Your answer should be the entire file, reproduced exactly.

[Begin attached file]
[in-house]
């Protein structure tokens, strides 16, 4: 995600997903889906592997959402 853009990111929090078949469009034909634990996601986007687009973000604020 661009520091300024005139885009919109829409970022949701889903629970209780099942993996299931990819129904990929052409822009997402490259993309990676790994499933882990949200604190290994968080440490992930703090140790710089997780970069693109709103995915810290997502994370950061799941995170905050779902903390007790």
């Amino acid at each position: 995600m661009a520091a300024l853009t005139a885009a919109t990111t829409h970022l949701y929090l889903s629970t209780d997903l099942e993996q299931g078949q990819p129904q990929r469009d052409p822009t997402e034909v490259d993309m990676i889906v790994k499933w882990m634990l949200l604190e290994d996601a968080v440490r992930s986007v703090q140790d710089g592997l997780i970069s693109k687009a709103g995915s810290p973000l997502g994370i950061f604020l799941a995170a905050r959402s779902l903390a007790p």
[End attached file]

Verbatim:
[in-house]
């Protein structure tokens, strides 16, 4: 995600997903889906592997959402 853009990111929090078949469009034909634990996601986007687009973000604020 661009520091300024005139885009919109829409970022949701889903629970209780099942993996299931990819129904990929052409822009997402490259993309990676790994499933882990949200604190290994968080440490992930703090140790710089997780970069693109709103995915810290997502994370950061799941995170905050779902903390007790």
């Amino acid at each position: 995600m661009a520091a300024l853009t005139a885009a919109t990111t829409h970022l949701y929090l889903s629970t209780d997903l099942e993996q299931g078949q990819p129904q990929r469009d052409p822009t997402e034909v490259d993309m990676i889906v790994k499933w882990m634990l949200l604190e290994d996601a968080v440490r992930s986007v703090q140790d710089g592997l997780i970069s693109k687009a709103g995915s810290p973000l997502g994370i950061f604020l799941a995170a905050r959402s779902l903390a007790p």